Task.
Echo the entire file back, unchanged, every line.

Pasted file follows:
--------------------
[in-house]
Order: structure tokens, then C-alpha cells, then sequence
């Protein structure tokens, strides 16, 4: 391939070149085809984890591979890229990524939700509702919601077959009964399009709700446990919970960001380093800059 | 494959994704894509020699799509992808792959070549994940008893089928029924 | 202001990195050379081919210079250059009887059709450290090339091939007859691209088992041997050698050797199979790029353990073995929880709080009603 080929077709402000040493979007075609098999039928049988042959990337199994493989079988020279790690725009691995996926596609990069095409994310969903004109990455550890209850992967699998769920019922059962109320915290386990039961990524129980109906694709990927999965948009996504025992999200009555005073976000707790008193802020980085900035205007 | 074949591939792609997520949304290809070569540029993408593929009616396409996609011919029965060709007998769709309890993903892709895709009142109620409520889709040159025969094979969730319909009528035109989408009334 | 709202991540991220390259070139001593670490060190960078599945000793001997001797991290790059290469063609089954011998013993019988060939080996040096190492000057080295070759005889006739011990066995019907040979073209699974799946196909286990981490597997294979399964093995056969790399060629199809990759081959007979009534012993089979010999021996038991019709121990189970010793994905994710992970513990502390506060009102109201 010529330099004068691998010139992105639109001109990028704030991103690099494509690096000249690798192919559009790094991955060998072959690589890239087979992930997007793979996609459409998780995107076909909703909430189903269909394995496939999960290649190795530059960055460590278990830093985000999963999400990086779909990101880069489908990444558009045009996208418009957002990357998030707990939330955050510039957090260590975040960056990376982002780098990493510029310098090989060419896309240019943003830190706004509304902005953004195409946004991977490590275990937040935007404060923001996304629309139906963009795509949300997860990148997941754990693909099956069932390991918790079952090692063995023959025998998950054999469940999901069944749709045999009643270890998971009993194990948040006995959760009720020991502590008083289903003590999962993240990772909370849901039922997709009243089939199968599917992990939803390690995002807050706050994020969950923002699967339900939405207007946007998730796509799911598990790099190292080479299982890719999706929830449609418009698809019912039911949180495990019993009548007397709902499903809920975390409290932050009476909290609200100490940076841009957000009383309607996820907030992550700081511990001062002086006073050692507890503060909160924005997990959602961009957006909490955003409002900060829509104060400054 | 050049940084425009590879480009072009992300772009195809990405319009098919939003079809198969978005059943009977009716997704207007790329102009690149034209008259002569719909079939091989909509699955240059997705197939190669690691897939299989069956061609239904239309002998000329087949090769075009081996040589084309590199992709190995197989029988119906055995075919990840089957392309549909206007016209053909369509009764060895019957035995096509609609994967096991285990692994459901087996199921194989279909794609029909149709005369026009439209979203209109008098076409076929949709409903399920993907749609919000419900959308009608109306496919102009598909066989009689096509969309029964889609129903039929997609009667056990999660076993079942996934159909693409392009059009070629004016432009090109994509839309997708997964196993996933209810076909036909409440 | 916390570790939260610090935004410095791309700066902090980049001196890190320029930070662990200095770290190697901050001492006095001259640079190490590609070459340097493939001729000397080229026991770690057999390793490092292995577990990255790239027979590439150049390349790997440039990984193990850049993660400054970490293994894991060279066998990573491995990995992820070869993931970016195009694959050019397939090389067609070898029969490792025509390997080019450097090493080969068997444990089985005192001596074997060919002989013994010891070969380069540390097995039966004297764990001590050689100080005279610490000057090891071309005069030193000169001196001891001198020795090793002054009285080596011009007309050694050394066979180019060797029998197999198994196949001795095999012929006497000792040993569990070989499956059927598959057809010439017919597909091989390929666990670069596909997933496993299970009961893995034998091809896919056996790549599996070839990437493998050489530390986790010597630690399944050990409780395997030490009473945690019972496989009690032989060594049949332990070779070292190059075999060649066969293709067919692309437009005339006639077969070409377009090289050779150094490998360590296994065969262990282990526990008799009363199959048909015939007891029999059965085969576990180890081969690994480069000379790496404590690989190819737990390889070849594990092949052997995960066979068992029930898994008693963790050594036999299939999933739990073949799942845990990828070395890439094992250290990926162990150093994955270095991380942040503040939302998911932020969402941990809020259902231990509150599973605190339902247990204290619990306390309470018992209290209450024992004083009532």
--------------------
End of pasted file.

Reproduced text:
[in-house]
Order: structure tokens, then C-alpha cells, then sequence
């Protein structure tokens, strides 16, 4: 391939070149085809984890591979890229990524939700509702919601077959009964399009709700446990919970960001380093800059 | 494959994704894509020699799509992808792959070549994940008893089928029924 | 202001990195050379081919210079250059009887059709450290090339091939007859691209088992041997050698050797199979790029353990073995929880709080009603 080929077709402000040493979007075609098999039928049988042959990337199994493989079988020279790690725009691995996926596609990069095409994310969903004109990455550890209850992967699998769920019922059962109320915290386990039961990524129980109906694709990927999965948009996504025992999200009555005073976000707790008193802020980085900035205007 | 074949591939792609997520949304290809070569540029993408593929009616396409996609011919029965060709007998769709309890993903892709895709009142109620409520889709040159025969094979969730319909009528035109989408009334 | 709202991540991220390259070139001593670490060190960078599945000793001997001797991290790059290469063609089954011998013993019988060939080996040096190492000057080295070759005889006739011990066995019907040979073209699974799946196909286990981490597997294979399964093995056969790399060629199809990759081959007979009534012993089979010999021996038991019709121990189970010793994905994710992970513990502390506060009102109201 010529330099004068691998010139992105639109001109990028704030991103690099494509690096000249690798192919559009790094991955060998072959690589890239087979992930997007793979996609459409998780995107076909909703909430189903269909394995496939999960290649190795530059960055460590278990830093985000999963999400990086779909990101880069489908990444558009045009996208418009957002990357998030707990939330955050510039957090260590975040960056990376982002780098990493510029310098090989060419896309240019943003830190706004509304902005953004195409946004991977490590275990937040935007404060923001996304629309139906963009795509949300997860990148997941754990693909099956069932390991918790079952090692063995023959025998998950054999469940999901069944749709045999009643270890998971009993194990948040006995959760009720020991502590008083289903003590999962993240990772909370849901039922997709009243089939199968599917992990939803390690995002807050706050994020969950923002699967339900939405207007946007998730796509799911598990790099190292080479299982890719999706929830449609418009698809019912039911949180495990019993009548007397709902499903809920975390409290932050009476909290609200100490940076841009957000009383309607996820907030992550700081511990001062002086006073050692507890503060909160924005997990959602961009957006909490955003409002900060829509104060400054 | 050049940084425009590879480009072009992300772009195809990405319009098919939003079809198969978005059943009977009716997704207007790329102009690149034209008259002569719909079939091989909509699955240059997705197939190669690691897939299989069956061609239904239309002998000329087949090769075009081996040589084309590199992709190995197989029988119906055995075919990840089957392309549909206007016209053909369509009764060895019957035995096509609609994967096991285990692994459901087996199921194989279909794609029909149709005369026009439209979203209109008098076409076929949709409903399920993907749609919000419900959308009608109306496919102009598909066989009689096509969309029964889609129903039929997609009667056990999660076993079942996934159909693409392009059009070629004016432009090109994509839309997708997964196993996933209810076909036909409440 | 916390570790939260610090935004410095791309700066902090980049001196890190320029930070662990200095770290190697901050001492006095001259640079190490590609070459340097493939001729000397080229026991770690057999390793490092292995577990990255790239027979590439150049390349790997440039990984193990850049993660400054970490293994894991060279066998990573491995990995992820070869993931970016195009694959050019397939090389067609070898029969490792025509390997080019450097090493080969068997444990089985005192001596074997060919002989013994010891070969380069540390097995039966004297764990001590050689100080005279610490000057090891071309005069030193000169001196001891001198020795090793002054009285080596011009007309050694050394066979180019060797029998197999198994196949001795095999012929006497000792040993569990070989499956059927598959057809010439017919597909091989390929666990670069596909997933496993299970009961893995034998091809896919056996790549599996070839990437493998050489530390986790010597630690399944050990409780395997030490009473945690019972496989009690032989060594049949332990070779070292190059075999060649066969293709067919692309437009005339006639077969070409377009090289050779150094490998360590296994065969262990282990526990008799009363199959048909015939007891029999059965085969576990180890081969690994480069000379790496404590690989190819737990390889070849594990092949052997995960066979068992029930898994008693963790050594036999299939999933739990073949799942845990990828070395890439094992250290990926162990150093994955270095991380942040503040939302998911932020969402941990809020259902231990509150599973605190339902247990204290619990306390309470018992209290209450024992004083009532």